O-Sensei's and Tohei's approach to imbuing their bodies' movement with the static power... everywhere in the body and at all times... was to relax and work with allowing that power (the "ki") develop. The relaxation is critical (this is why doing weight training or other muscular-effort exercises on the side is simply counter-productive). My personal opinion is that the "relax" approach is generally one of the best ones.... except it helps to understand what is really going on, in order to make even greater progress, in my opinion.

So that would be my comment on baseline skills.... start with static practices (I'll comment on specific ones if someone wants to discuss certain ones) and then begin to imbue via the relaxation approach into movements.

What about "standing" exercises, Akuzawa's approach, etc.? I haven't met Ark or Rob, but technically what they're doing is or can be part of a way of conditioning the same things. Used wrongly, both "standing" practices and Akuzawa's approach can lead to increased strength, but not quite the correct strength. Same as the idea that yes, you can do exactly the same looking Aikido techniques using muscle and using the correct skillset, but even though they look the same they are quite different "inside".

My 2 cents.

Mike

eyrie
01-15-2007, 02:42 AM
I see what you mean by "baseline"... you're not giving the farm away just yet... :D

So, essentially, what this "baseline" is, is a way to train and condition the body in preparation for martial use? And that such core body skills are applicable to a broad spectrum of East/South East Asian martial arts? The "master-key" so to speak...?

I have some questions, related to a different "layer", but I'll let the thread develop a bit first... ;)

Mark Freeman
01-15-2007, 04:41 AM
I completely agree with Mike's post above, and would like to add that while this explanation covers the baseline skills, the 'added extra' that is mentioned and is seen in the clips provided, is in the manipulation of the attacker/uke's ki/intent. This is done before skin touches skin.
Uke's push eminates from the mind, the body provides the 'vehicle' for this to happen. It is this intent that is 'accepted' and 'returned back to' through the medium of the completely co-ordinated mind/ body. In effect the pusher is confronted by their own ki/mind and this at the higher levels is where the seemingly effortless 'bounce' comes from.
Ueshiba, Tohei, Sum and many others have the completely co-ordinated mind body that is the basis for this to happen. When the body is completely relaxed, then the mind is free to manipulate the ki/mind of the incoming attack. If the attackers mind is lead then the body must follow, it doesn''t have alot of choice.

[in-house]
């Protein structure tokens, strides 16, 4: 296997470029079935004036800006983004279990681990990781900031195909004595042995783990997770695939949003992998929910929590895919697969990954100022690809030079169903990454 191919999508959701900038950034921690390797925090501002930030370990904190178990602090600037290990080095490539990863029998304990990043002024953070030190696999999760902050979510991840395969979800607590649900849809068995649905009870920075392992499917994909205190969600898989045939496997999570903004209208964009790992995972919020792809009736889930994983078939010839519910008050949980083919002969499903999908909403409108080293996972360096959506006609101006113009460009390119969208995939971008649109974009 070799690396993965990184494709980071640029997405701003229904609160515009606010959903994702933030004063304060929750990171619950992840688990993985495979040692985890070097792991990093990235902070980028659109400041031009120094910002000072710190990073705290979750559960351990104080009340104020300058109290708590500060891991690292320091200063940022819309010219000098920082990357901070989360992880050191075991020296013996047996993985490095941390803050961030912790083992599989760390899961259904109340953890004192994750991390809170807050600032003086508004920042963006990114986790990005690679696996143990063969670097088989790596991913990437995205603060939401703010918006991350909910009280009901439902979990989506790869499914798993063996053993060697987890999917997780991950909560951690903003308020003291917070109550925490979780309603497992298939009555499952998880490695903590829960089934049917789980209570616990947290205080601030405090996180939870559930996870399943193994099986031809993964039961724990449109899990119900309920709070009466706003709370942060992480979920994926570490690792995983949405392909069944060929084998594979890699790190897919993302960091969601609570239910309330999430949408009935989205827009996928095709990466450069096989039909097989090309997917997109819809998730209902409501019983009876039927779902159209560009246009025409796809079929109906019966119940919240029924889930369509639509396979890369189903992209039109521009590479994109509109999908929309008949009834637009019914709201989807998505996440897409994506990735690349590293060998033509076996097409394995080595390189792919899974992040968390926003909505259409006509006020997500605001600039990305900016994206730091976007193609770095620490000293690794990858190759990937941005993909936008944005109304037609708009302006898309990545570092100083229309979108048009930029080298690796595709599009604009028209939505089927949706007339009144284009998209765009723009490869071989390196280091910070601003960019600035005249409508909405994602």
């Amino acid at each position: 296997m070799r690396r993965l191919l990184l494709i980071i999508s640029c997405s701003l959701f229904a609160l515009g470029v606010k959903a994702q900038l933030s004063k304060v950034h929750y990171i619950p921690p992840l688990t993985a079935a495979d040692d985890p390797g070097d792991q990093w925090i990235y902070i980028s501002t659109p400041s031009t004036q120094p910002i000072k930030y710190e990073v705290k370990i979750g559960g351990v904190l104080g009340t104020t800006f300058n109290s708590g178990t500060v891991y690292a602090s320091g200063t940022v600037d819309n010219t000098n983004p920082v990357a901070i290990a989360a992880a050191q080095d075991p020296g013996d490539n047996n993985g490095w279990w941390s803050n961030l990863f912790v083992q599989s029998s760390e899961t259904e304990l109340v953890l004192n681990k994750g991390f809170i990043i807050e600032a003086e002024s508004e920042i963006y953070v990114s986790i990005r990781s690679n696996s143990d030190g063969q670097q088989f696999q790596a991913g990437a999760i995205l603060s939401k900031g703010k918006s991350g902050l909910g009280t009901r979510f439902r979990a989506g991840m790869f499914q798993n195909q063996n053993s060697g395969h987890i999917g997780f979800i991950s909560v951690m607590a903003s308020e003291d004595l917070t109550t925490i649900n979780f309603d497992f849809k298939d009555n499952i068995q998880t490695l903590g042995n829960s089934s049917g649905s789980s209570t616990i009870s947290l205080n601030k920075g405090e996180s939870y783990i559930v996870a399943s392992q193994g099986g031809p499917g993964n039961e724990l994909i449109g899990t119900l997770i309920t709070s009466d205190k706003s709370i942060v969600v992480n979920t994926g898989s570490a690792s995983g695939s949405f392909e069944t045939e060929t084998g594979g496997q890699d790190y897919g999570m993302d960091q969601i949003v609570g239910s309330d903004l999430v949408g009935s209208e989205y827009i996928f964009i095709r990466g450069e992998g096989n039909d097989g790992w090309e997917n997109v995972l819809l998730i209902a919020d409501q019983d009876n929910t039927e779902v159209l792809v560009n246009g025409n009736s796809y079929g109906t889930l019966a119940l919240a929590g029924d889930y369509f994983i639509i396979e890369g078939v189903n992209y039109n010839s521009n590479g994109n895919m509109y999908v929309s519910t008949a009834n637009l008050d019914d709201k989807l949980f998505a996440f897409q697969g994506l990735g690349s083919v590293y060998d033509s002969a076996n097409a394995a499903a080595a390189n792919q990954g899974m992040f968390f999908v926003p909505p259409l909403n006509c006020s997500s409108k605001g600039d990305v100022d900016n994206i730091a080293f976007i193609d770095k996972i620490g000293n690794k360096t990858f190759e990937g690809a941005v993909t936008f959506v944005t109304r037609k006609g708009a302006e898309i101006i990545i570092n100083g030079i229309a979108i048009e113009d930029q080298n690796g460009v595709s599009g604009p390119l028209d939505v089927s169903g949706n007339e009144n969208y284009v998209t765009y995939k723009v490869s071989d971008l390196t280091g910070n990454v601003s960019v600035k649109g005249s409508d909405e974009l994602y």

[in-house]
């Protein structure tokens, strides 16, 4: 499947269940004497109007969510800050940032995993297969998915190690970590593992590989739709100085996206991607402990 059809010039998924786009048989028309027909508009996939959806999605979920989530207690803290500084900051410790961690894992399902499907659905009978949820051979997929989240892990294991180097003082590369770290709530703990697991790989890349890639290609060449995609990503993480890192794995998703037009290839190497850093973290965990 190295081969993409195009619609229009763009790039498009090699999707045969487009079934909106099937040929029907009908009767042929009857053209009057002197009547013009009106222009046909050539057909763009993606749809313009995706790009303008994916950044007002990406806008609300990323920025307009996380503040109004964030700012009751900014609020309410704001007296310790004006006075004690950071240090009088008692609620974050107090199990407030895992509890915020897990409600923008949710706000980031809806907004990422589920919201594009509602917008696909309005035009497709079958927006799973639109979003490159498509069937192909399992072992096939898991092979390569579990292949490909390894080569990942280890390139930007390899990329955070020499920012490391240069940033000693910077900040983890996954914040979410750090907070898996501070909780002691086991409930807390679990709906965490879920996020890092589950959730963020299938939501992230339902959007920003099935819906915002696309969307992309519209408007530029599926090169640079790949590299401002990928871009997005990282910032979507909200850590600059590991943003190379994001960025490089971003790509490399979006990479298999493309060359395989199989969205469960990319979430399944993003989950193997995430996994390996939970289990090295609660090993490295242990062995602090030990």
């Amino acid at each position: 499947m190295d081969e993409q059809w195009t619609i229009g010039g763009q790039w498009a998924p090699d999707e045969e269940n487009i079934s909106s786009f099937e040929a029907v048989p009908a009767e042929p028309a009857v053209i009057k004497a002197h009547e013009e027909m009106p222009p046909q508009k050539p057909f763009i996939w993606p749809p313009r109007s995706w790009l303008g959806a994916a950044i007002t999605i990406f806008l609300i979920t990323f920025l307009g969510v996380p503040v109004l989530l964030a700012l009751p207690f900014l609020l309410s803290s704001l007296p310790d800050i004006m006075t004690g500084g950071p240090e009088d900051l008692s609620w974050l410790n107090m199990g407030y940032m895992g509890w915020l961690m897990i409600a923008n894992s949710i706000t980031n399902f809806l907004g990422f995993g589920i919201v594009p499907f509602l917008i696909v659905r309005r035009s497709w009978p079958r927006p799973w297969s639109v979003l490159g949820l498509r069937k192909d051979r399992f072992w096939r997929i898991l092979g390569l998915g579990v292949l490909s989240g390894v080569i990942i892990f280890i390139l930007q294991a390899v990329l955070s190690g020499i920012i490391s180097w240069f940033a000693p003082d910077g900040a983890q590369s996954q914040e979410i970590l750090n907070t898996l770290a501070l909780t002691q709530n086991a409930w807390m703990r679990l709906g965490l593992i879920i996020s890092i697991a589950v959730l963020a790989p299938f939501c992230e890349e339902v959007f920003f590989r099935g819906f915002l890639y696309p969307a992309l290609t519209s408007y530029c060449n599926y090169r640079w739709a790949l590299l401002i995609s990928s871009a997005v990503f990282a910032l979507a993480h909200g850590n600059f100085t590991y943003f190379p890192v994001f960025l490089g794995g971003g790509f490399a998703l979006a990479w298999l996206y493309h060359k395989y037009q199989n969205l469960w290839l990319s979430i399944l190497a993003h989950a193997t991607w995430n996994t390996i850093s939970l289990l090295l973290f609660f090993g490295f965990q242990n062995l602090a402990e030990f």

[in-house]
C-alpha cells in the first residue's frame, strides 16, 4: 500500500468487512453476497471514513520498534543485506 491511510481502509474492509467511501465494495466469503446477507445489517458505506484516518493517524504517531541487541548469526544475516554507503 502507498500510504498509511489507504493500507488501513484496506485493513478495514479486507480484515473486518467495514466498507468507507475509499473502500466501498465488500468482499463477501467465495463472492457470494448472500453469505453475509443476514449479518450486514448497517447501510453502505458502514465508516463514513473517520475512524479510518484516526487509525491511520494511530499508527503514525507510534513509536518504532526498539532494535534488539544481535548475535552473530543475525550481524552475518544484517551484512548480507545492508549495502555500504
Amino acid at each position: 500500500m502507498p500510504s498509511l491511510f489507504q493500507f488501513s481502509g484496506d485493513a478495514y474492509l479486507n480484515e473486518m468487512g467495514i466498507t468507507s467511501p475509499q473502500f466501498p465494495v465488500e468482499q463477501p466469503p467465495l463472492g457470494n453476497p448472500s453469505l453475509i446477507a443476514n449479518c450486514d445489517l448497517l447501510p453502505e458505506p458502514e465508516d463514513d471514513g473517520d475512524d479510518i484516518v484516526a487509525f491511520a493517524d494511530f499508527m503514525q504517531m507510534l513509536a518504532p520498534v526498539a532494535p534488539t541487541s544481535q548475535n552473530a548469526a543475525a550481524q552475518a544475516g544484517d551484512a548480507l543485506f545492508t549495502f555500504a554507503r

If Aikido practice does not have practice of these co-ordination skills built in, then reaching these higher levels is going to be erratic at best.

regards,

Mark

DonMagee
01-15-2007, 05:40 AM
There is a difference to me in the two video's. In Ueshiba's video, the movements are familiar to me, and I have experienced being unable to push your lift someone. In the second video. The uke seems to just hop away with the slightest movement, sometimes even where there is no contact.

I have never been in the presence of a man that can throw me without touching me, or knock me 6 feet back with a flinch of his leg. So I am skeptical and unable to comment on it.

Mike Sigman
01-15-2007, 07:56 AM
There is a difference to me in the two video's. In Ueshiba's video, the movements are familiar to me, and I have experienced being unable to push your lift someone. In the second video. The uke seems to just hop away with the slightest movement, sometimes even where there is no contact.

I have never been in the presence of a man that can throw me without touching me, or knock me 6 feet back with a flinch of his leg. So I am skeptical and unable to comment on it.Well, I was going to talk about that and I was waiting for an entre'.... so thanks, Don. ;)

First of all, look at the Uke's in the Ueshiba video and watch how many of them are taking a dive or responding to hand gestures, too-light movements, etc. If you show that video clip to an experienced outsider, he's going to make a rude noise. Usually someone either makes a disparaging remark or they "believe completely because it's Ueshiba". In the actual chest and thigh bounces by Ueshiba (all I'm interested in, in this clip), I watch how Ueshiba does it, how much effort he uses and I factor in how much, if any, uke appears to be over-acting. I watch Ueshiba's hips, his head, and his feet. Regardless of Uke I can judge fairly closely, IMO, Ueshiba's power. It's OK... moderate... about what I would expect from someone that used to be very powerful but his now well into his 80's.